Starbucks uses only Arabica coffee beans and accordingly the price of coffee beverages offered by Seattle-based international coffee chain is directly impacted by the changes in Arabica coffee beans prices. As illustrated in Figure 2 below, Arabica coffee beans prices have been volatile for the past four years and consistently increasing for the past two years. This tendency has negative implications on Starbucks prices and consequently on the profitability of the business. Along with Arabica coffee beans the global coffeehouse chain profitability depends on the prices of sugar, wheat, milk and a wide range of other raw materials.

Starbucks PESTEL Analysis

Figure 2 Changes in the price of 1kg Arabica coffee[7]

Cost of labour

Cost of human resources is one of the main economic factors within PESTLE analysis for Starbucks. The world’s largest coffeehouse chain employs approximately 383.000 people worldwide, including approximately 245.000 people in the US[8]. Any changes in the cost of labour in the US or any other major markets for Starbucks is going to have direct and massive impact on the bottom line of the company.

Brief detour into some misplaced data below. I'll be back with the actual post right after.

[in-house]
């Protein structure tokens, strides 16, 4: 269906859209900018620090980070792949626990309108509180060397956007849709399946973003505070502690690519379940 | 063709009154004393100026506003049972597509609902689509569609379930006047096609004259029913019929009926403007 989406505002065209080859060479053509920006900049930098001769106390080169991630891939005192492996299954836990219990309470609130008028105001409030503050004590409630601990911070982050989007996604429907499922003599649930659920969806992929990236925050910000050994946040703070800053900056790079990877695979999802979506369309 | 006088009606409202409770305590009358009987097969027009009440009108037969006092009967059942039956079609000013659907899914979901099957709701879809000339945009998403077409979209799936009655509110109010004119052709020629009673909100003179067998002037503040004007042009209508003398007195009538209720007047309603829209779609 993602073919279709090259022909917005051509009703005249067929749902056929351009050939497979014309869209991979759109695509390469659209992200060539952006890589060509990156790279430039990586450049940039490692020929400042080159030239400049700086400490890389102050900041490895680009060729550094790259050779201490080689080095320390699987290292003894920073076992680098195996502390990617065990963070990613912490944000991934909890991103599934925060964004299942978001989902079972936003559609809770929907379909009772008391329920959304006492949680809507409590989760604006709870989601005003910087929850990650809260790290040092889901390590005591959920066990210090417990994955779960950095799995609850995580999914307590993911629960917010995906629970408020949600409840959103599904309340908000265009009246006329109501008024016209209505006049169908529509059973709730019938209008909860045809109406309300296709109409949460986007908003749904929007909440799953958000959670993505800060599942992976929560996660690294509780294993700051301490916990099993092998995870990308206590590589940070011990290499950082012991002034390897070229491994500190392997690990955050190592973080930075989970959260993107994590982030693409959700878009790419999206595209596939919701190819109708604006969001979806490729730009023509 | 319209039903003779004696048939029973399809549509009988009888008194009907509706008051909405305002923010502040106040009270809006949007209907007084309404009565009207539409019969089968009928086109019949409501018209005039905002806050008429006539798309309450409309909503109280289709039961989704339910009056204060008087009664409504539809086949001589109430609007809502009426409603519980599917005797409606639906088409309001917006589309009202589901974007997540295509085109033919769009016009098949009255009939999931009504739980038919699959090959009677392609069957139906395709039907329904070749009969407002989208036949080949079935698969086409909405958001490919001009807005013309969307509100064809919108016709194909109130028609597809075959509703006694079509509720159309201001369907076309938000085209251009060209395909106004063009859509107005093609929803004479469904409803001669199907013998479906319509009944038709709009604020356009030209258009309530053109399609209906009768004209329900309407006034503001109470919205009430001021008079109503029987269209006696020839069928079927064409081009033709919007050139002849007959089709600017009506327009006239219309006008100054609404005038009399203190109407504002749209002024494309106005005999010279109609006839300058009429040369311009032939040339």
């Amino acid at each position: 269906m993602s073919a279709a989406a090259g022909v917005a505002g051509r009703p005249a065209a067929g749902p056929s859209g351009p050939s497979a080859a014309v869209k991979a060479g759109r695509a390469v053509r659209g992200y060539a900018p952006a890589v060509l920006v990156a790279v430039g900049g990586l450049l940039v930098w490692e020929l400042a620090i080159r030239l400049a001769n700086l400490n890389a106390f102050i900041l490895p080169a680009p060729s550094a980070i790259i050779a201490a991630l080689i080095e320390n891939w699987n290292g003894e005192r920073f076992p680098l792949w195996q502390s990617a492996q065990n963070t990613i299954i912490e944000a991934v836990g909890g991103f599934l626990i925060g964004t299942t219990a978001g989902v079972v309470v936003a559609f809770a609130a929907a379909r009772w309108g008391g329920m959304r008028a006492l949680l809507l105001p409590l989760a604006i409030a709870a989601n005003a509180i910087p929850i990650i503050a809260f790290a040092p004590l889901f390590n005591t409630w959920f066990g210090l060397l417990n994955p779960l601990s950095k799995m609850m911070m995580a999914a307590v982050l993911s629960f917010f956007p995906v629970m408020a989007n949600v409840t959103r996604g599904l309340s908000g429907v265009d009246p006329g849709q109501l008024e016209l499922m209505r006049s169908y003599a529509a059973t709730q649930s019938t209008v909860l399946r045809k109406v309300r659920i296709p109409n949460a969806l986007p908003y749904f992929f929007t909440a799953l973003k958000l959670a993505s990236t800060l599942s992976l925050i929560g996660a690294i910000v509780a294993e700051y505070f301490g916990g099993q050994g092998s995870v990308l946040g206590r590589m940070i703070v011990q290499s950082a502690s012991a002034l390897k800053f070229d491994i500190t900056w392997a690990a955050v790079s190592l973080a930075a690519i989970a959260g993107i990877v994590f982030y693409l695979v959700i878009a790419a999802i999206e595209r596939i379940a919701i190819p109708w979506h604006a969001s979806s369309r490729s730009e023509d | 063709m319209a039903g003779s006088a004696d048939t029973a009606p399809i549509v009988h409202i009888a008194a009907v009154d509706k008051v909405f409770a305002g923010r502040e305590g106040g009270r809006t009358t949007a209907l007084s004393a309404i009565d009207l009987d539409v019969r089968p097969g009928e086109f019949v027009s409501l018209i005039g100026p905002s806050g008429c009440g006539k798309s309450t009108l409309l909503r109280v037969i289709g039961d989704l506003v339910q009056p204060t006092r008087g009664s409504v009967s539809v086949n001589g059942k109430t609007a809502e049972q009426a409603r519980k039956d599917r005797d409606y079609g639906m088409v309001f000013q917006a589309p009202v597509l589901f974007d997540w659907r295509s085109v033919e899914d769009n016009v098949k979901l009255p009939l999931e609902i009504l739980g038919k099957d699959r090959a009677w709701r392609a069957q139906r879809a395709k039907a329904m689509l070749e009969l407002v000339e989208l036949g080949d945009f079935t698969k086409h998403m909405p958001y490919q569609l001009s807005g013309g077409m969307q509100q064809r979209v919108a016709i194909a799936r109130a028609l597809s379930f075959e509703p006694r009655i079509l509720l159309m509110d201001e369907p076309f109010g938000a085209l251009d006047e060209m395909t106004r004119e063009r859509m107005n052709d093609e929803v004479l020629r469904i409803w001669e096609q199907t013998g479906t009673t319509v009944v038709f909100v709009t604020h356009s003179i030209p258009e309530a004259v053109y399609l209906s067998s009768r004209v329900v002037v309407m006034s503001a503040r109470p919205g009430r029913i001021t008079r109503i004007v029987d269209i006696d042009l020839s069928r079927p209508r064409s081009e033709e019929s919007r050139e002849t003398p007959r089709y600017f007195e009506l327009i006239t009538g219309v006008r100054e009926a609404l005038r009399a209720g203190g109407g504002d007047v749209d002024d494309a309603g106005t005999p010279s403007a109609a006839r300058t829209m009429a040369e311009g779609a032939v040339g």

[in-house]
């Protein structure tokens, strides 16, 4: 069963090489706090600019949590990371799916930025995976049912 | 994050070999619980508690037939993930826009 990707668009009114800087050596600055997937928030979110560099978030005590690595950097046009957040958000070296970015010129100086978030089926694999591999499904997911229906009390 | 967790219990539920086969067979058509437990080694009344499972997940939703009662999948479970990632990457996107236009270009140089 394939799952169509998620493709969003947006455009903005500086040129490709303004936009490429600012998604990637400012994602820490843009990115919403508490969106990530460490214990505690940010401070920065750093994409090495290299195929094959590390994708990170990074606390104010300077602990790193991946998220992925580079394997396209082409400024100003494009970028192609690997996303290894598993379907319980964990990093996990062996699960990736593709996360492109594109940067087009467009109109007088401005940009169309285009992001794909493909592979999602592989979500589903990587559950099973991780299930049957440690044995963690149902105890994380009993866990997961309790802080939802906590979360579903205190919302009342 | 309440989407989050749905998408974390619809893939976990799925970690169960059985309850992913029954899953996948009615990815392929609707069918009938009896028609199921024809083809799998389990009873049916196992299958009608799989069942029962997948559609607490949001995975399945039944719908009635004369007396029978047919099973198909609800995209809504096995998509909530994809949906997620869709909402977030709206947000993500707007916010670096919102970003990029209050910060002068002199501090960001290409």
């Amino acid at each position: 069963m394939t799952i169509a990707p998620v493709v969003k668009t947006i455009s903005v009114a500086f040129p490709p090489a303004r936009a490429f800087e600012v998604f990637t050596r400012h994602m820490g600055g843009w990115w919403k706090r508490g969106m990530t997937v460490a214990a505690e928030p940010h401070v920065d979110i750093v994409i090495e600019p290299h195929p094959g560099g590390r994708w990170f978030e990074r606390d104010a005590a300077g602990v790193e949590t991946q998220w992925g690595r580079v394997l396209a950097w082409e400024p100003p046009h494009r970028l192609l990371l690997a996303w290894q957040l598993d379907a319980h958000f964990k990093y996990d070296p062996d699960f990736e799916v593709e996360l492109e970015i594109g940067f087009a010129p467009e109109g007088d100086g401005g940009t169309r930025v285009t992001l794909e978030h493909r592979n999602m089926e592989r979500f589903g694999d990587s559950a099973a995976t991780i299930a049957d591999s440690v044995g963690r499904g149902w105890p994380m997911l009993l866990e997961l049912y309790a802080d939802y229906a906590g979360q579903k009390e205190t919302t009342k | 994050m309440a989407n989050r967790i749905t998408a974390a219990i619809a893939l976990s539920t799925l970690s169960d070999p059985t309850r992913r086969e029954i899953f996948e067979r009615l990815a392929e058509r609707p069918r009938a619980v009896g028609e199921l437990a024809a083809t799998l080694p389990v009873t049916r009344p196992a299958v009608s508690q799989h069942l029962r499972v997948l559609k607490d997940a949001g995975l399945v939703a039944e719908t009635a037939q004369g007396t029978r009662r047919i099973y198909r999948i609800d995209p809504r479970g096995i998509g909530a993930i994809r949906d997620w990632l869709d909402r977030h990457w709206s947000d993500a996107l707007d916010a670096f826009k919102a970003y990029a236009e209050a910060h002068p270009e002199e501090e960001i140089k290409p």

Starbucks Corporation Report contains a full version of Starbucks PESTEL analysis. The report illustrates the application of the major analytical strategic frameworks in business studies such as SWOT, Porter’s Five Forces, Value Chain analysis, Ansoff Matrix and McKinsey 7S Model on Starbucks. Moreover, the report contains analyses of Starbucks business strategy, leadership, organizational structure and organizational culture. The report also comprises discussions of Starbucks marketing strategy, ecosystem and addresses issues of corporate social responsibility.

Starbucks Corporation Report 2022..


[1] Neville, S. (2014) Independent, Available at:

[2] Neate, R. (2022) “Starbucks pays just £5m UK corporation tax on £95m gross profit” The Guardian, Available at:

[3]Barkoukis, L. (2013) Townhall, Available at:

[4]Winograd, D. (2013) Huffington Post, Available at:

[5] Open Secrets (2022) Available at:

[6] Annual Report 2021, Starbucks Corporation

[7] Coffee Arabica Price (2022), YCharts, Available at:

[8] Annual Report 2021, Starbucks Corporation

Category: PEST Analyses